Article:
If you are not particularly gifted at mathematics but hope that evolution may help out your distant descendants, Richard Dawkins is not the one to bolster your faith in the future.
During his visit to Bulgaria to speak at the 2015 Sofia Science Festival, the eminent evolutionary biologist and author was asked by The Sofia Globe to expand on his remarks in his presentation that evolution would be unlikely to assist coping with mathematics and similar cognitive tasks.
Over the past two to three million years, the human brain had indeed got bigger, he said, but added that it was not expected that this trend would continue.
Humankind’s ability to do mathematics would not improve for genetic reasons, “but it may improve for cultural reasons,” for instance through advances in the educational system.
In order for genetics to improve our faculty for mathematics, there would have to be a major proportion of the mathematically-gifted to have the most children. “This is clearly not the case,” he quipped.
Dawkins, who from 1995 to 2008 was Charles Simonyi Professor of the Public Understanding of Science at Oxford University, explained his approach to emphasising the “poetry” rather than the practical usefulness of science.
For Dawkins, there are two approaches to promoting public attitudes towards science, the first that he called the “Carl Sagan approach, the poetic approach” and the second, “the non-stick frying pan approach” that highlighted that the non-stick frying pan was a by-product of space travel.
“It’s all too easy to stress the usefulness of science,” Dawkins said, adding that people expected science to be useful and “politicians demand science to be useful”.
But while usefulness was important, it “is not the only thing that science is”.
No one ever asked about the usefulness of poetry and literature but they did so about science, when the question rather should be, “what is the poetry of your science?”
“My answer would be, take someone’s hand, lead them to a microscope, ask them what they see. It may be the contents of a single cell, then tell them how many millions of cells there are in the body.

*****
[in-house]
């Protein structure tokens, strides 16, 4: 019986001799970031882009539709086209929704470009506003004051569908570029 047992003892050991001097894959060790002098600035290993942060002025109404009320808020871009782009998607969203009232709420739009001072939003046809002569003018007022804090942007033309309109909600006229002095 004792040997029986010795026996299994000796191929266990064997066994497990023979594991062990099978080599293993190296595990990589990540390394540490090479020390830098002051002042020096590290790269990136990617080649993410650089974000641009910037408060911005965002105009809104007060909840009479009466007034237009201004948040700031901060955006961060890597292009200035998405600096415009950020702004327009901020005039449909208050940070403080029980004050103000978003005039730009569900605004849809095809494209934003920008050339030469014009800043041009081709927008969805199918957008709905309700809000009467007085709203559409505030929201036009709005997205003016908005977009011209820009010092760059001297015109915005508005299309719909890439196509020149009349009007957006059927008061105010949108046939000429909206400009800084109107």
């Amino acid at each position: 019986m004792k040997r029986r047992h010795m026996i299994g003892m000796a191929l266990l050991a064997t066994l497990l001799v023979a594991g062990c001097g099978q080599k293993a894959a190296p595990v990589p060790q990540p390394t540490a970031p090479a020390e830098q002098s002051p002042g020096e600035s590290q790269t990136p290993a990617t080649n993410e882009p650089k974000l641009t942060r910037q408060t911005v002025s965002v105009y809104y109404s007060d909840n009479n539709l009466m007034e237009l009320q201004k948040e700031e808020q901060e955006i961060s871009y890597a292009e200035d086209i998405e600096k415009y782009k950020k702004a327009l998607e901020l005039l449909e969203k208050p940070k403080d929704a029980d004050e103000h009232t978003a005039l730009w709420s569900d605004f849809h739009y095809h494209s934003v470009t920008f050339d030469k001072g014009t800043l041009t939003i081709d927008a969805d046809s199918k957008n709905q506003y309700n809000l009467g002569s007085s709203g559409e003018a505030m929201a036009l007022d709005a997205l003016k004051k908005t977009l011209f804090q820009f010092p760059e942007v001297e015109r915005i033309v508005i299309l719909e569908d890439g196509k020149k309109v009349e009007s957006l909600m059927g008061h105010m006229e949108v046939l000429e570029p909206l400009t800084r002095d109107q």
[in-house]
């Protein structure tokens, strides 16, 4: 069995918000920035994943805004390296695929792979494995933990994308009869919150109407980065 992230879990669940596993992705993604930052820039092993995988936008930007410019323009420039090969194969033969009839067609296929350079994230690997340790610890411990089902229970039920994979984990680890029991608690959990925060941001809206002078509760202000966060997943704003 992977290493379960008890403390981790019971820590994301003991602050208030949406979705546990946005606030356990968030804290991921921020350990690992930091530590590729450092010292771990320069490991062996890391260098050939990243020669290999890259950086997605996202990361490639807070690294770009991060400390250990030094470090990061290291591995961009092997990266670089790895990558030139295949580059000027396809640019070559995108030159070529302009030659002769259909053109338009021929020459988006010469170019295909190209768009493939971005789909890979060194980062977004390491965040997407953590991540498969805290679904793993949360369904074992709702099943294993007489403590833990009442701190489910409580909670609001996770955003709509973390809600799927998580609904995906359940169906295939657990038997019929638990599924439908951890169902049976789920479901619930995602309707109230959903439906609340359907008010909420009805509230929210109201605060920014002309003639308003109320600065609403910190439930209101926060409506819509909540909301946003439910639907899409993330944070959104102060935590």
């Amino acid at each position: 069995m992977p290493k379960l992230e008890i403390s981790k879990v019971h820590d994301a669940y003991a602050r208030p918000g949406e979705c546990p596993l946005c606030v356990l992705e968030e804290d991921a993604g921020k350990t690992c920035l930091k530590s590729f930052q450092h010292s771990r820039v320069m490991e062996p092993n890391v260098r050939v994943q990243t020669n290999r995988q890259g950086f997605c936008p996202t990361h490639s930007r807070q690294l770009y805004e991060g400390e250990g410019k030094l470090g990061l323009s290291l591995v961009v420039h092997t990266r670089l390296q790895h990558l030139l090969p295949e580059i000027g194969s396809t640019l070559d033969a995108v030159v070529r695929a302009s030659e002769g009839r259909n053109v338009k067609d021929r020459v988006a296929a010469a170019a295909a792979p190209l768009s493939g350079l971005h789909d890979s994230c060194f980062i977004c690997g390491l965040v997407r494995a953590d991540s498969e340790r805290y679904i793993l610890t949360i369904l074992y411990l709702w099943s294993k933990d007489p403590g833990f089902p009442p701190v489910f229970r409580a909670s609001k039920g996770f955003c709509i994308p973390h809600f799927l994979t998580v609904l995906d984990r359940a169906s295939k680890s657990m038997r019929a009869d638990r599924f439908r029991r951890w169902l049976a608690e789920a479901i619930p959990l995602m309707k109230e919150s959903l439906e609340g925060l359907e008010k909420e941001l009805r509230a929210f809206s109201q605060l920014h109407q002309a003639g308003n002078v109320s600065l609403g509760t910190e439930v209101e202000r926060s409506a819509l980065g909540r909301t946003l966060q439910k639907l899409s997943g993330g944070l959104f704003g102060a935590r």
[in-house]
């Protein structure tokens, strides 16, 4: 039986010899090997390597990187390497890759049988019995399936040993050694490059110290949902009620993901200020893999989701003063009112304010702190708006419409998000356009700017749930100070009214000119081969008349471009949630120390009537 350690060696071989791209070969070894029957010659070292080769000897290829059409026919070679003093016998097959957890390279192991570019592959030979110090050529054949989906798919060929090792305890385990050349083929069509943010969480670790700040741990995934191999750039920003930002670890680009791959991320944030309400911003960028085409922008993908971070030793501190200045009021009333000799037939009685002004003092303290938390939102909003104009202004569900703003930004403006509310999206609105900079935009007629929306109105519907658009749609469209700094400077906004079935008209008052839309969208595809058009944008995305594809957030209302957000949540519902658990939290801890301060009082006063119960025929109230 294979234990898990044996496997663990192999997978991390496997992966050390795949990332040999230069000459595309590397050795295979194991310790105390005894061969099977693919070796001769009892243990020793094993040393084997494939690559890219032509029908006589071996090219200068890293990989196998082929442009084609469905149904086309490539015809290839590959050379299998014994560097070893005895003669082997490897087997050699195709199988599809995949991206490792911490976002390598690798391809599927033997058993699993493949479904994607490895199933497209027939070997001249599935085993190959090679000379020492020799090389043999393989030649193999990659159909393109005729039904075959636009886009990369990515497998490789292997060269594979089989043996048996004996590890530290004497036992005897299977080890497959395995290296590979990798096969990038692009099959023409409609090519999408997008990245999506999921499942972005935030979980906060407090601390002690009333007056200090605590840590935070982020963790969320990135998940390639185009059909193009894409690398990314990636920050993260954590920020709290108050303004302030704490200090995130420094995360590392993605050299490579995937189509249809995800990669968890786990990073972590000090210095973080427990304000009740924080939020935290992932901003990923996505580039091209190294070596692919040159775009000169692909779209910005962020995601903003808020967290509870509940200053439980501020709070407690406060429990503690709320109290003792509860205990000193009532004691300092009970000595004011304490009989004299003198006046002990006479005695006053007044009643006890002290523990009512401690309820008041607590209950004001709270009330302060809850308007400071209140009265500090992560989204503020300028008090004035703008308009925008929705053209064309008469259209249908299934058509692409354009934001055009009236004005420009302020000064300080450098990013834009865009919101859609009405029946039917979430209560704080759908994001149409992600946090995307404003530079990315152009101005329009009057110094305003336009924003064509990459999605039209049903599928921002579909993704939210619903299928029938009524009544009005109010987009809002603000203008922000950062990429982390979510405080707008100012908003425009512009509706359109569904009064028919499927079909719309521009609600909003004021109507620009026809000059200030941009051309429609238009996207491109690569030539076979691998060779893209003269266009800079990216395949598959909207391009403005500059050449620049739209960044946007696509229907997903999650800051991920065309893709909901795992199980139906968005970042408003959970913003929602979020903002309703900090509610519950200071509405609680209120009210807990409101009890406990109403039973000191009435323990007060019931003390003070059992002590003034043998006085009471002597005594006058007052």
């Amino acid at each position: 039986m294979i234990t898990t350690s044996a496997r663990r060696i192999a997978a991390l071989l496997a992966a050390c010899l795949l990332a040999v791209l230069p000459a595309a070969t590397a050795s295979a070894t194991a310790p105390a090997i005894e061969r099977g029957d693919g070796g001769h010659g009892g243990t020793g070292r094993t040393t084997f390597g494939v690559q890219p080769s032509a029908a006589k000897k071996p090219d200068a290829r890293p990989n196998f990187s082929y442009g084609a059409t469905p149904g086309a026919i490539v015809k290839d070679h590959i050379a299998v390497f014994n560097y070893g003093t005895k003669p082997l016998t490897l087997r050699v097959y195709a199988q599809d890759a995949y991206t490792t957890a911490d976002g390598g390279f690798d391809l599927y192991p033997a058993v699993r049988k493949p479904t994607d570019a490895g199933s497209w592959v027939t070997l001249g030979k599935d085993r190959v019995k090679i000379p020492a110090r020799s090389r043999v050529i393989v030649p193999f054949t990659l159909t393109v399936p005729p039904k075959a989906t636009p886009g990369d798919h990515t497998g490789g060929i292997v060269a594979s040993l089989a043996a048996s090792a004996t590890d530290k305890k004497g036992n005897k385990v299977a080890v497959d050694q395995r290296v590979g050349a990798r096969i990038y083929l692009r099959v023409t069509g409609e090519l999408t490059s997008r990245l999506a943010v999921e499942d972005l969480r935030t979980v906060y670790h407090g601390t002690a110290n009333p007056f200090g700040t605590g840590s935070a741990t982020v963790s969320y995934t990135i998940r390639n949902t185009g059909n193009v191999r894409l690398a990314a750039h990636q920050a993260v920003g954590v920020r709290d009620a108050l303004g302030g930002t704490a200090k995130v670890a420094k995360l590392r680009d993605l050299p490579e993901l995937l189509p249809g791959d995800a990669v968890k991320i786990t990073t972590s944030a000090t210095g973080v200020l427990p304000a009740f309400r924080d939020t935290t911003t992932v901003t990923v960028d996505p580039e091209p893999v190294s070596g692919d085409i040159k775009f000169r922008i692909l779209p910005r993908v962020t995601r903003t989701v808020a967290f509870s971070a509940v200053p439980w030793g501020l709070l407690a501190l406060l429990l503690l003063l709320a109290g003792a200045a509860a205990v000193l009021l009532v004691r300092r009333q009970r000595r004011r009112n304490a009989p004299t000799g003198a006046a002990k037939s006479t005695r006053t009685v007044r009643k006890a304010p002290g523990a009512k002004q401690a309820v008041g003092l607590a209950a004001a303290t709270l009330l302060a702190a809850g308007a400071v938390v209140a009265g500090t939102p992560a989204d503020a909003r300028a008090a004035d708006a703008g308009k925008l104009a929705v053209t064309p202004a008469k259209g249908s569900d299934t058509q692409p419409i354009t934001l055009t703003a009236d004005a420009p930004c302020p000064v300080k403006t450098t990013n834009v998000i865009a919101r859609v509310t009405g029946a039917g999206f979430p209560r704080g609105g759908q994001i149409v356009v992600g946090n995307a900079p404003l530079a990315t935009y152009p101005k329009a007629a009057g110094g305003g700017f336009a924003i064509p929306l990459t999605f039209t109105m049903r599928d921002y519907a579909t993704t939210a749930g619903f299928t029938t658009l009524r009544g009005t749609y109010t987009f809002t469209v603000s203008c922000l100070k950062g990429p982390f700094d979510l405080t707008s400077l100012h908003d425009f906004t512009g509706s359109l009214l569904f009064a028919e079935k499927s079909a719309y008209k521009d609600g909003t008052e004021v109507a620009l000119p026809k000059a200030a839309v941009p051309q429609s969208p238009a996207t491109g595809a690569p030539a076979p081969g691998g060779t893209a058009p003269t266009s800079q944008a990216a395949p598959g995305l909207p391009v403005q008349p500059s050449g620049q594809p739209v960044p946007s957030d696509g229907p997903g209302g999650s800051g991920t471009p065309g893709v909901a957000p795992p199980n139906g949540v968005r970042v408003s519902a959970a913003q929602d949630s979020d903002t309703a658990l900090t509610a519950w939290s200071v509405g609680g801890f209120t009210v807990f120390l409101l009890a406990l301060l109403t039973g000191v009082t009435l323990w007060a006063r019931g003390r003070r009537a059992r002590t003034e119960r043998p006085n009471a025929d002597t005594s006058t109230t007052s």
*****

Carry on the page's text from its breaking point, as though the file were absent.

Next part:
“Or take them out to the country, far from light pollution, on a moonless night and show them the Milky Way and tell them that it is one of hundreds of millions of galaxies…or explain that the atoms in your body came from an exploding star, and those in your left hand and those in your right hand may be from different stars.
“Explain this with the wonder that science fiction does, but this is science fact.”
Famously, Dawkins’s writings include not only the Selfish Gene and the Ancestor’s Tale but also The God Delusion, and so the campaigning atheist – he has a foundation in his name to promote secularism – was asked several questions on this theme by Bulgarian reporters (several of whom seemed to share similar views, referring contemptuously to “cults and sects” and prefacing at least one question by assuring him that the questioner too rejected the existence of God).
When one reporter asked him why he was so “aggressive” towards faith, he said that he was not: “People can practice faith as much as they like,” adding, however, that if people did not want to listen to his views, “stop up your ears”.
But, he emphasised, “the great thing is not to indoctrinate children”.
“I write books, and you don’t have to read them if you don’t want to. If a child is put in a school where it is indoctrinated, that is a form of child abuse,” Dawkins said.
He said that if one looked at the distribution of the respective religious faiths, the distribution of those holding them was largely the same as their parents. This was not the case with secular ideas, which were based on evidence.
Children, Dawkins said, were “brainwashed” into the religion of their parents. “It is a nasty word to use, but that is pretty much what happens.”
However, “fascinatingly, quite a lot of us manage to shake ourselves free of this childhood indoctrination,” said Dawkins, who was born into the Anglican tradition but became an atheist in his teenage years when he came to the conclusion that Darwinism offered an explanation for the order of things that was superior to belief in the Divine.
It was “very, very hard to shake these beliefs in people,” Dawkins said, beliefs that were so entrenched that they even led people to kill and do violence in the cause of their childhood beliefs.
“We are all of us compliant in this because we accept a child being labelled by the religion of his parents – a Catholic child, an Orthodox child, a Muslim child,” while no one spoke of an “existentialist child” or a “logical positivist child”.
Asked then about finding meaningfulness in our world in the absence of a God (a question put by the same reporter who said that he did not believe in God), Dawkins replied, “I hope nobody gets meaning from a non-existent God”.
“The universe does not owe us meaning,” he said. But, he added, “you can make your own meaning,” which could be through an ideal, such as a political ideal, through music, poetry, nature, science: “there are all sorts of things in which can find a meaningful life,” rather than “in your non-existent imaginary friend”.
Predictably too, given that he is credited with inventing, in 1976 in The Selfish Gene, the concept of “meme”, he was asked about internet memes and whether he had a favourite.
Memes, he said, were units of cultural inheritance, similar to genes. Like natural selection in nature, memes ideally should be copied faithfully.
But, in reference to “internet meme,” the word had come to mean just a partial example of the whole.
“It seems to me somewhat strange, it’s a very small subset of what a meme really is.”
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